Don’t get caught in a tight space!

OSHA (Occupational Safety and Health Administration) has released a factsheet (29 CFR 1926 Subpart AA) on all the rules and regulations of residential workers in confined spaces. OSHA works to assure the safety and health of all of America’s working people.

This blog highlights what we think are the key points.

Well, how is a confined space defined?

OSHA defines these as

  • has limited entry and exits
  • larger enough for workers to enter
  • not intended for regular occupancy

Confined space sites could be drains, manholes, water mains, sewer systems, crawl spaces, attics, heating, ventilation, and air-conditioning systems.

There are two different variants on confined spaces. Those that contain hazardous conditions and those that do not contain a physical hazard to the individual.

A confined space that contains hazardous conditions could be considered a permit-required space under the new regulations (PRCS). These spaces might be dangerous to the life of the worker if the space hasn’t been investigated, tested and controlled.

Spaces that tend not to be permit-required confined spaces generally do not contain life threatening hazards. Attics, basements and crawl spaces have a smaller risks but still fall into new regulations.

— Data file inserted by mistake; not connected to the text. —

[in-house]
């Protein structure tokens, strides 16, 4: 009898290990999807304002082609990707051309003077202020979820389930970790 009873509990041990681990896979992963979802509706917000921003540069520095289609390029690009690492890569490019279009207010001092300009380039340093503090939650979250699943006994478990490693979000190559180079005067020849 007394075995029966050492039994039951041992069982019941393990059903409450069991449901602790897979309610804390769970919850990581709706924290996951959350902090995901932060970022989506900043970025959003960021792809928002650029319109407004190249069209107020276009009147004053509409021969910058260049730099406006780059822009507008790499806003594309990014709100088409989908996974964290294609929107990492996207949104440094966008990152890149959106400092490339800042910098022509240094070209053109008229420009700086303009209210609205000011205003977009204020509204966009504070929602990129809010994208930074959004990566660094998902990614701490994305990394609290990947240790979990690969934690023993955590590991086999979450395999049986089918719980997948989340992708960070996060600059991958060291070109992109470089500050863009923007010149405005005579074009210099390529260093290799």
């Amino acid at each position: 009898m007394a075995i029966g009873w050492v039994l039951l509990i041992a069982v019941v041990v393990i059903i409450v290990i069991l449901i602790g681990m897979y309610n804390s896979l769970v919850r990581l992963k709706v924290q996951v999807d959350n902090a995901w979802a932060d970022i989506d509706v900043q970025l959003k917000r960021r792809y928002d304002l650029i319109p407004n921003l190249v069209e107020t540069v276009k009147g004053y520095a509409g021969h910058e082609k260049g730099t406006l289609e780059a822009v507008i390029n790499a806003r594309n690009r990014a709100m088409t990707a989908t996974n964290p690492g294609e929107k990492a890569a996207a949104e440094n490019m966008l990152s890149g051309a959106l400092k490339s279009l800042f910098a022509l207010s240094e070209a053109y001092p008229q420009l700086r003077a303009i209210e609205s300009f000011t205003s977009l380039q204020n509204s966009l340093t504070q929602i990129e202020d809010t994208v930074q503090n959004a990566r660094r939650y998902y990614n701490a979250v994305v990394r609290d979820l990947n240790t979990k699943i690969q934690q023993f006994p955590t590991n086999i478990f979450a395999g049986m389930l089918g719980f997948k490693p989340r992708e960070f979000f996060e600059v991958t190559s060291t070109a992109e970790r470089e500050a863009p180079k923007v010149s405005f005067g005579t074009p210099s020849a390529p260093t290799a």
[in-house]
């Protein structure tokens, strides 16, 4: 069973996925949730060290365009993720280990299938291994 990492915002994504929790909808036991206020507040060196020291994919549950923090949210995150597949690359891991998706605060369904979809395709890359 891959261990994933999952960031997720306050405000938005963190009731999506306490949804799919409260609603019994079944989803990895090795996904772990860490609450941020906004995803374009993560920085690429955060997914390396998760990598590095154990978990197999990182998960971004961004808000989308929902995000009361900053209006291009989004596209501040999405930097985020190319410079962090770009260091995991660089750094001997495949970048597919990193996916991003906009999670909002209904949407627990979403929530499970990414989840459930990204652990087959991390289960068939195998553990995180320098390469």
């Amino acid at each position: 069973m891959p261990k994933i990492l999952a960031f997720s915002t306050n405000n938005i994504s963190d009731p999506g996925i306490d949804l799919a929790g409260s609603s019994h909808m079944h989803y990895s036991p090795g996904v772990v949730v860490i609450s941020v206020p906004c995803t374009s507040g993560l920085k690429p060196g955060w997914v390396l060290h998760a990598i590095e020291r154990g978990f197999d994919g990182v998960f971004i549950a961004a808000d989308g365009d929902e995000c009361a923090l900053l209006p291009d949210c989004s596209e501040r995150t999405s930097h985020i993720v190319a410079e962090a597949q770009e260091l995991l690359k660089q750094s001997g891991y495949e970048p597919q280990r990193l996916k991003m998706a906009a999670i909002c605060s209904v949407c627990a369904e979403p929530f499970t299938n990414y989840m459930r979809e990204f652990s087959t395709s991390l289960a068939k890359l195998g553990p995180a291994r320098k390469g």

I’m an employer. What do I need to do?

  • Evaluate the space! If hazardous conditions are present, a permit specifying safety measures and names of those permitted in the space must be written before any work can take place.
  • Inform employees! Let your employees know all the facts. Does a workplace contain a confined space? Is this a permit-required space? All workers should be informed of these hazards – these only needs to be a signpost for entry and exit points if required.
  • Protection! Attempt to remove or isolate any hazards that may be present in the space.
  • Have the right equipment! Check out our range of Portables that would help protect your employees from hazardous gases.
  • Train your staff! Workers should be aware of the dangers and understand any hazards in places permits are required.

Still not clear? Don’t worry, the factsheet offers insight and obligations for all kinds of employers.

Under the new standards, the obligation of the employer will depend on what type of employer they are. The controlling contractor is the main point of contact for any information about PRCS on site.

  • Host employer: The employer who owns or manages the property where the construction work is taking place.
  • Controlling contractor: The employer who has overall responsibility for construction at the worksite.
  • Entry employer or Sub Contractor: Any employer who decides that an employee it directs will enter a permit-required confined space.

How are the new regulations different to the previously applied rules?

The guidelines require employers to figure out what confined spaces their employees are working in, what hazards there are and how these can be made safer, develop rescue plans and ensuring staff training.

For all the facts, visit https://www.osha.gov/Publications/OSHA3914.pdf

 

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